As a leader you are constantly being asked to make tough decisions. The following are typical themes I hear when leaders are having to make a tough decision- “I am not sure how Mary will feel about it,” “Tom might take it the wrong way,” “Jim’s a great guy but I am not sure he can lead this group.”

As you notice, they all follow the emotional side of a decision and the impact the decision will have on the person or team. So how do you separate the two so you don’t make a decision based on just emotion?

1. Assume the opposite point of view on the emotional element. So “If Mary was fine with this what would I do and why?” “If Tom were to embrace this what decision would I make and why?”

This will tell you what your logical decision would be IF you didn’t have the emotional element in it.

2. Then look at the logic you would use to support that decision WITHOUT the emotional element in it.

That is now the reasoning you use to explain your decision.

So let’s say I have to hand a project off and I want to give it to Jane but I think Mary will feel that it should have gone to her. I also know that Mary has been struggling with some other things and I know she will feel she is not pulling her weight on the team. I know both mary and Jane could do the project. Now the emotional element starts to have too big of a weight and may cause me to make a poor decision or poorly talk about what decision I made and why. Mary has become the center, not the project.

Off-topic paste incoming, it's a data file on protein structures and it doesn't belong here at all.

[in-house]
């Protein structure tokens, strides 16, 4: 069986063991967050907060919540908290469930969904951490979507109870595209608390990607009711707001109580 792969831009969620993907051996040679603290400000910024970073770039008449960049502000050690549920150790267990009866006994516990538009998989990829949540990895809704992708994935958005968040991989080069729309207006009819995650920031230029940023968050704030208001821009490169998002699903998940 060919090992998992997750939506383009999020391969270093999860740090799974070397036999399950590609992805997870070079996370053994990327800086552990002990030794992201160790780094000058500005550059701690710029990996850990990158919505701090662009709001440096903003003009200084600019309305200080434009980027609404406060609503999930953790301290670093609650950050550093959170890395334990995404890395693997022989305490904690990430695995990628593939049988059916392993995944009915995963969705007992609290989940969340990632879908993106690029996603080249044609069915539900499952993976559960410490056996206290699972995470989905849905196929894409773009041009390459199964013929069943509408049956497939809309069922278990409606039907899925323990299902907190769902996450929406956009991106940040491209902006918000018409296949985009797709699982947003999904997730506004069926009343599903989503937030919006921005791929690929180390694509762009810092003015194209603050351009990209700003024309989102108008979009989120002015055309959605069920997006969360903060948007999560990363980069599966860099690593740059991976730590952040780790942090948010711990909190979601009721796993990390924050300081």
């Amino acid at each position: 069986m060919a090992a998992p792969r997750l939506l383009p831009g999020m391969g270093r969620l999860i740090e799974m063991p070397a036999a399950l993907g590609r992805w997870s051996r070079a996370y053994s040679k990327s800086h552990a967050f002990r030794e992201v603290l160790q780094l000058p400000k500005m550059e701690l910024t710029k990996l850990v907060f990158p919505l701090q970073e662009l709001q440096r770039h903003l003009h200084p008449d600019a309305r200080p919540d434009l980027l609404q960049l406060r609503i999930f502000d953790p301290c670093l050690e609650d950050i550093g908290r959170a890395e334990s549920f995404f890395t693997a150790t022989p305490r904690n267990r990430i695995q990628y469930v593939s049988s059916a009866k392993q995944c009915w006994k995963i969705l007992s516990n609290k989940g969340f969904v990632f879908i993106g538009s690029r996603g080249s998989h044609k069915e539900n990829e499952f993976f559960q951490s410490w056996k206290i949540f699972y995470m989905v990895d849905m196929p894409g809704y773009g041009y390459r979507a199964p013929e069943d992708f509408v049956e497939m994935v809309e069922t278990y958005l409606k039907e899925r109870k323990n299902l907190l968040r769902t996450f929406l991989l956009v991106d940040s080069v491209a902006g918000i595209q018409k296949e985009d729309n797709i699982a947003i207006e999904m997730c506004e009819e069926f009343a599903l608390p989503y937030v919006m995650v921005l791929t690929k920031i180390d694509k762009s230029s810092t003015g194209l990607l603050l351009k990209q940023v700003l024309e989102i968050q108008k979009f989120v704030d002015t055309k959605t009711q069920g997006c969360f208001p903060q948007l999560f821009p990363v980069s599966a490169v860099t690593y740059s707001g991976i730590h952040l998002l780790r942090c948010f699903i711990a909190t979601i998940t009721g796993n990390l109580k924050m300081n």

If I pull Mary out of the equation by saying “If Mary were fine with this, what would I do and why” and my answer is “I would give the project to Jane because it ties more long term in to what her team is working on and she has the resources ready.”

That now becomes my decision and my reasoning I share with both Mary and Jane. It has no emotional element but does follow a strategic strategy going forward.

Anne Warfield

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